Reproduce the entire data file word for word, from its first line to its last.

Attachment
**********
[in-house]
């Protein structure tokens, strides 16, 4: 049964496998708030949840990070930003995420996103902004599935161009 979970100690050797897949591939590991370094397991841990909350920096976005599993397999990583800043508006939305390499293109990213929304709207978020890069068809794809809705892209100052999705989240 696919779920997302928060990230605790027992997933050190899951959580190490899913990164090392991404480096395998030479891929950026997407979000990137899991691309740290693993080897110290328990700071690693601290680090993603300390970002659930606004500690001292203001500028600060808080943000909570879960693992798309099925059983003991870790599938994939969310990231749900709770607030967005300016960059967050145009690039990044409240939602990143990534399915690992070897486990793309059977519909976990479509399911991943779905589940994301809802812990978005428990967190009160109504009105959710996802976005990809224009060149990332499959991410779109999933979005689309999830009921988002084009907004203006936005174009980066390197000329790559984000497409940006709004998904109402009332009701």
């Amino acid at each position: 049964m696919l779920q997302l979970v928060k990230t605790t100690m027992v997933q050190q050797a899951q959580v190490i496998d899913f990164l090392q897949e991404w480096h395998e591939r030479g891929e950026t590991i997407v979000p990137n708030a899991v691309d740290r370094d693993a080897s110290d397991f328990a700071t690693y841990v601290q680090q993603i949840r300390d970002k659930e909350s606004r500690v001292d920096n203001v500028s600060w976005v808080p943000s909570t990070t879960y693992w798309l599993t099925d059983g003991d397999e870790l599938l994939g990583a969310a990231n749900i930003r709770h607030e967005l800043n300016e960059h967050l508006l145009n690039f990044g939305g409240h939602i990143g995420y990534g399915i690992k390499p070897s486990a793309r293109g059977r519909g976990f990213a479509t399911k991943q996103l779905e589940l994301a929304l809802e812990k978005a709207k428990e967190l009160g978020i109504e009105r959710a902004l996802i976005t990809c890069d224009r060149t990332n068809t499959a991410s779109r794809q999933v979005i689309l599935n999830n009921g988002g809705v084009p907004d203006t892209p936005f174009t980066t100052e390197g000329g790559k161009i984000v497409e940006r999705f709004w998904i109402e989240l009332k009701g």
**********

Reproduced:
[in-house]
């Protein structure tokens, strides 16, 4: 049964496998708030949840990070930003995420996103902004599935161009 979970100690050797897949591939590991370094397991841990909350920096976005599993397999990583800043508006939305390499293109990213929304709207978020890069068809794809809705892209100052999705989240 696919779920997302928060990230605790027992997933050190899951959580190490899913990164090392991404480096395998030479891929950026997407979000990137899991691309740290693993080897110290328990700071690693601290680090993603300390970002659930606004500690001292203001500028600060808080943000909570879960693992798309099925059983003991870790599938994939969310990231749900709770607030967005300016960059967050145009690039990044409240939602990143990534399915690992070897486990793309059977519909976990479509399911991943779905589940994301809802812990978005428990967190009160109504009105959710996802976005990809224009060149990332499959991410779109999933979005689309999830009921988002084009907004203006936005174009980066390197000329790559984000497409940006709004998904109402009332009701």
């Amino acid at each position: 049964m696919l779920q997302l979970v928060k990230t605790t100690m027992v997933q050190q050797a899951q959580v190490i496998d899913f990164l090392q897949e991404w480096h395998e591939r030479g891929e950026t590991i997407v979000p990137n708030a899991v691309d740290r370094d693993a080897s110290d397991f328990a700071t690693y841990v601290q680090q993603i949840r300390d970002k659930e909350s606004r500690v001292d920096n203001v500028s600060w976005v808080p943000s909570t990070t879960y693992w798309l599993t099925d059983g003991d397999e870790l599938l994939g990583a969310a990231n749900i930003r709770h607030e967005l800043n300016e960059h967050l508006l145009n690039f990044g939305g409240h939602i990143g995420y990534g399915i690992k390499p070897s486990a793309r293109g059977r519909g976990f990213a479509t399911k991943q996103l779905e589940l994301a929304l809802e812990k978005a709207k428990e967190l009160g978020i109504e009105r959710a902004l996802i976005t990809c890069d224009r060149t990332n068809t499959a991410s779109r794809q999933v979005i689309l599935n999830n009921g988002g809705v084009p907004d203006t892209p936005f174009t980066t100052e390197g000329g790559k161009i984000v497409e940006r999705f709004w998904i109402e989240l009332k009701g």